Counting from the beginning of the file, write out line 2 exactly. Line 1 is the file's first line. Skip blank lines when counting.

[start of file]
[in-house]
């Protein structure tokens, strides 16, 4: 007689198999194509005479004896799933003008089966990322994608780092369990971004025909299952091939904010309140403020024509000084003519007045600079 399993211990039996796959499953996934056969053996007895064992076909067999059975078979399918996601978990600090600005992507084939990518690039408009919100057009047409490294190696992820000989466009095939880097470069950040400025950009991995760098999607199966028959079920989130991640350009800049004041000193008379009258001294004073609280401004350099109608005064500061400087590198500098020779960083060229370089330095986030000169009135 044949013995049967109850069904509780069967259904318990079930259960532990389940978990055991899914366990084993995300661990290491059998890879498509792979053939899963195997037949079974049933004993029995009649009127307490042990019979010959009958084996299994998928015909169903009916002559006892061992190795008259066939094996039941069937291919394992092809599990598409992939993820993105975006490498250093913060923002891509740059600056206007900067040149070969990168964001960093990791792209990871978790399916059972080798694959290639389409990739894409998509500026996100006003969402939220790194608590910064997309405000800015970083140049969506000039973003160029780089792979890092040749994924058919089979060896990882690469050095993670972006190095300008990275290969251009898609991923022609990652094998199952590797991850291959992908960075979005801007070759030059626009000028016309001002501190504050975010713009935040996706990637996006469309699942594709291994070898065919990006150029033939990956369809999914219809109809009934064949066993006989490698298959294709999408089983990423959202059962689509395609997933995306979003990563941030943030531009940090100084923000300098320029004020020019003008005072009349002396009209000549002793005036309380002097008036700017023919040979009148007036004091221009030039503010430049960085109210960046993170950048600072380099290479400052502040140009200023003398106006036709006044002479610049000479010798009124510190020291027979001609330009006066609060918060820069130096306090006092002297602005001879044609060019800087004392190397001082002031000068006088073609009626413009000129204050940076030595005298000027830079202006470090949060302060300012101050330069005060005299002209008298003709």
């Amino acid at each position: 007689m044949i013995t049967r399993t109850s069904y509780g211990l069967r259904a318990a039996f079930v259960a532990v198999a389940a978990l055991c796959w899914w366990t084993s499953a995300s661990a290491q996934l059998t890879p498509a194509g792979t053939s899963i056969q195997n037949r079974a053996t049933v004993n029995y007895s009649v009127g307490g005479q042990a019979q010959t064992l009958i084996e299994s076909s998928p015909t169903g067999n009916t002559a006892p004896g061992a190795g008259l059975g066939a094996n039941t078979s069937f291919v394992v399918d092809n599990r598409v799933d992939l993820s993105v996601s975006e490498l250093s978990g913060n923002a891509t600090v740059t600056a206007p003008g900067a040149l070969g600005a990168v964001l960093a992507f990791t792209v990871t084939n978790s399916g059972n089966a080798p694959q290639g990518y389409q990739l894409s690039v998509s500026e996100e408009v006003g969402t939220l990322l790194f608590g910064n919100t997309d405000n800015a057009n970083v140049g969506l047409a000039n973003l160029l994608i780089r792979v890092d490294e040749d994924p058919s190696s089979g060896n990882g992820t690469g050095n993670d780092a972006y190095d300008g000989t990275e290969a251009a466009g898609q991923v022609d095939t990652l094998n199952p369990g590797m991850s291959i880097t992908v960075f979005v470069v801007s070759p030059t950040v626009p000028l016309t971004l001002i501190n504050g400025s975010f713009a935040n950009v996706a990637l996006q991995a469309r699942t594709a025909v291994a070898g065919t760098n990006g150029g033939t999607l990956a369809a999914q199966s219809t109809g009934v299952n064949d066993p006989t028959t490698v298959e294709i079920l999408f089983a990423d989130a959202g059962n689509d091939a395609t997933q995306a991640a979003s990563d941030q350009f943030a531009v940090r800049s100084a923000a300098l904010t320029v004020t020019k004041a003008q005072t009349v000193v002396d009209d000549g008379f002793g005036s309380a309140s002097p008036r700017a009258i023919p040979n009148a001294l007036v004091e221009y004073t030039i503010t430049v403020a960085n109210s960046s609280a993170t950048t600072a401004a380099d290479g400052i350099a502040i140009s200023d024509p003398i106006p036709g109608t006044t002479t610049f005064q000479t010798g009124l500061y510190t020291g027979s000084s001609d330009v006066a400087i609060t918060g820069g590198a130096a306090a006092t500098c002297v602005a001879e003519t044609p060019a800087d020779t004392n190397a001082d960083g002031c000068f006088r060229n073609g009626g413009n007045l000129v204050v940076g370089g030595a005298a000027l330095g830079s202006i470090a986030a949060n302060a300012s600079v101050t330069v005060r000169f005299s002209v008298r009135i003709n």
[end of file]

């Protein structure tokens, strides 16, 4: 007689198999194509005479004896799933003008089966990322994608780092369990971004025909299952091939904010309140403020024509000084003519007045600079 399993211990039996796959499953996934056969053996007895064992076909067999059975078979399918996601978990600090600005992507084939990518690039408009919100057009047409490294190696992820000989466009095939880097470069950040400025950009991995760098999607199966028959079920989130991640350009800049004041000193008379009258001294004073609280401004350099109608005064500061400087590198500098020779960083060229370089330095986030000169009135 044949013995049967109850069904509780069967259904318990079930259960532990389940978990055991899914366990084993995300661990290491059998890879498509792979053939899963195997037949079974049933004993029995009649009127307490042990019979010959009958084996299994998928015909169903009916002559006892061992190795008259066939094996039941069937291919394992092809599990598409992939993820993105975006490498250093913060923002891509740059600056206007900067040149070969990168964001960093990791792209990871978790399916059972080798694959290639389409990739894409998509500026996100006003969402939220790194608590910064997309405000800015970083140049969506000039973003160029780089792979890092040749994924058919089979060896990882690469050095993670972006190095300008990275290969251009898609991923022609990652094998199952590797991850291959992908960075979005801007070759030059626009000028016309001002501190504050975010713009935040996706990637996006469309699942594709291994070898065919990006150029033939990956369809999914219809109809009934064949066993006989490698298959294709999408089983990423959202059962689509395609997933995306979003990563941030943030531009940090100084923000300098320029004020020019003008005072009349002396009209000549002793005036309380002097008036700017023919040979009148007036004091221009030039503010430049960085109210960046993170950048600072380099290479400052502040140009200023003398106006036709006044002479610049000479010798009124510190020291027979001609330009006066609060918060820069130096306090006092002297602005001879044609060019800087004392190397001082002031000068006088073609009626413009000129204050940076030595005298000027830079202006470090949060302060300012101050330069005060005299002209008298003709």